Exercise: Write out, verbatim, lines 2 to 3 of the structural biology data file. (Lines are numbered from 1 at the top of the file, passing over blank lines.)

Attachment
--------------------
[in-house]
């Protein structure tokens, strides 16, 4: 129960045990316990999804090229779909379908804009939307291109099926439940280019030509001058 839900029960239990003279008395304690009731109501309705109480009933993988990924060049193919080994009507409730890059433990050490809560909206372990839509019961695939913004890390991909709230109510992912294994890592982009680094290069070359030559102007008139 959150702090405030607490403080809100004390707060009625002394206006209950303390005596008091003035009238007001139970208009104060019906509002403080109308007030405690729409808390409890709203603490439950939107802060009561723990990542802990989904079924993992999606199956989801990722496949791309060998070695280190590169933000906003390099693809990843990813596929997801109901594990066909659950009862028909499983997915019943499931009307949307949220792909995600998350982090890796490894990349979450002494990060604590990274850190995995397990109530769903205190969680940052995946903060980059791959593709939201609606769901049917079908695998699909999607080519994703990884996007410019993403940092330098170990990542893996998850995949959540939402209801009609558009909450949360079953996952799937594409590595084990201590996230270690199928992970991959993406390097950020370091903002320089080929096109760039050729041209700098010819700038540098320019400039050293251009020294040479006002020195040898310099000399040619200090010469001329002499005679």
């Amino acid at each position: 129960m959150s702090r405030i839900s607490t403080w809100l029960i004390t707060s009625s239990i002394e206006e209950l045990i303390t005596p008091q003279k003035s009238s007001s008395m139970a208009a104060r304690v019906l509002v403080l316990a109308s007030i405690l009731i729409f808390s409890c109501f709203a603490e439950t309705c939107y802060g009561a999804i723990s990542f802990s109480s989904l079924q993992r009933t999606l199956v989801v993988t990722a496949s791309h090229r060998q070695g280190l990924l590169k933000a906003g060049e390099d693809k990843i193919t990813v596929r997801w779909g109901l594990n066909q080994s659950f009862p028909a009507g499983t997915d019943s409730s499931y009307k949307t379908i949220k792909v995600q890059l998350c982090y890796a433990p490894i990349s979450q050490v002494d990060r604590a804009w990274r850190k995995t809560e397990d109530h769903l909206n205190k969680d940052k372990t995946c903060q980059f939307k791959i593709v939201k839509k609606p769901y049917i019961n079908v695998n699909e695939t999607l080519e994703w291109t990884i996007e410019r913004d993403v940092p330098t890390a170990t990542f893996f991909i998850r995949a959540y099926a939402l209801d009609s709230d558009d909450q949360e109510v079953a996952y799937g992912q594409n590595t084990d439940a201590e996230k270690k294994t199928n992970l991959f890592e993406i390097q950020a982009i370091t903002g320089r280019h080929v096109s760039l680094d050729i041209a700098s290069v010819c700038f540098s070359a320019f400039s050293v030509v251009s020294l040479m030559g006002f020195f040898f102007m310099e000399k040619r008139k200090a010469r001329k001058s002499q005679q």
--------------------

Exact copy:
């Protein structure tokens, strides 16, 4: 129960045990316990999804090229779909379908804009939307291109099926439940280019030509001058 839900029960239990003279008395304690009731109501309705109480009933993988990924060049193919080994009507409730890059433990050490809560909206372990839509019961695939913004890390991909709230109510992912294994890592982009680094290069070359030559102007008139 959150702090405030607490403080809100004390707060009625002394206006209950303390005596008091003035009238007001139970208009104060019906509002403080109308007030405690729409808390409890709203603490439950939107802060009561723990990542802990989904079924993992999606199956989801990722496949791309060998070695280190590169933000906003390099693809990843990813596929997801109901594990066909659950009862028909499983997915019943499931009307949307949220792909995600998350982090890796490894990349979450002494990060604590990274850190995995397990109530769903205190969680940052995946903060980059791959593709939201609606769901049917079908695998699909999607080519994703990884996007410019993403940092330098170990990542893996998850995949959540939402209801009609558009909450949360079953996952799937594409590595084990201590996230270690199928992970991959993406390097950020370091903002320089080929096109760039050729041209700098010819700038540098320019400039050293251009020294040479006002020195040898310099000399040619200090010469001329002499005679």
């Amino acid at each position: 129960m959150s702090r405030i839900s607490t403080w809100l029960i004390t707060s009625s239990i002394e206006e209950l045990i303390t005596p008091q003279k003035s009238s007001s008395m139970a208009a104060r304690v019906l509002v403080l316990a109308s007030i405690l009731i729409f808390s409890c109501f709203a603490e439950t309705c939107y802060g009561a999804i723990s990542f802990s109480s989904l079924q993992r009933t999606l199956v989801v993988t990722a496949s791309h090229r060998q070695g280190l990924l590169k933000a906003g060049e390099d693809k990843i193919t990813v596929r997801w779909g109901l594990n066909q080994s659950f009862p028909a009507g499983t997915d019943s409730s499931y009307k949307t379908i949220k792909v995600q890059l998350c982090y890796a433990p490894i990349s979450q050490v002494d990060r604590a804009w990274r850190k995995t809560e397990d109530h769903l909206n205190k969680d940052k372990t995946c903060q980059f939307k791959i593709v939201k839509k609606p769901y049917i019961n079908v695998n699909e695939t999607l080519e994703w291109t990884i996007e410019r913004d993403v940092p330098t890390a170990t990542f893996f991909i998850r995949a959540y099926a939402l209801d009609s709230d558009d909450q949360e109510v079953a996952y799937g992912q594409n590595t084990d439940a201590e996230k270690k294994t199928n992970l991959f890592e993406i390097q950020a982009i370091t903002g320089r280019h080929v096109s760039l680094d050729i041209a700098s290069v010819c700038f540098s070359a320019f400039s050293v030509v251009s020294l040479m030559g006002f020195f040898f102007m310099e000399k040619r008139k200090a010469r001329k001058s002499q005679q």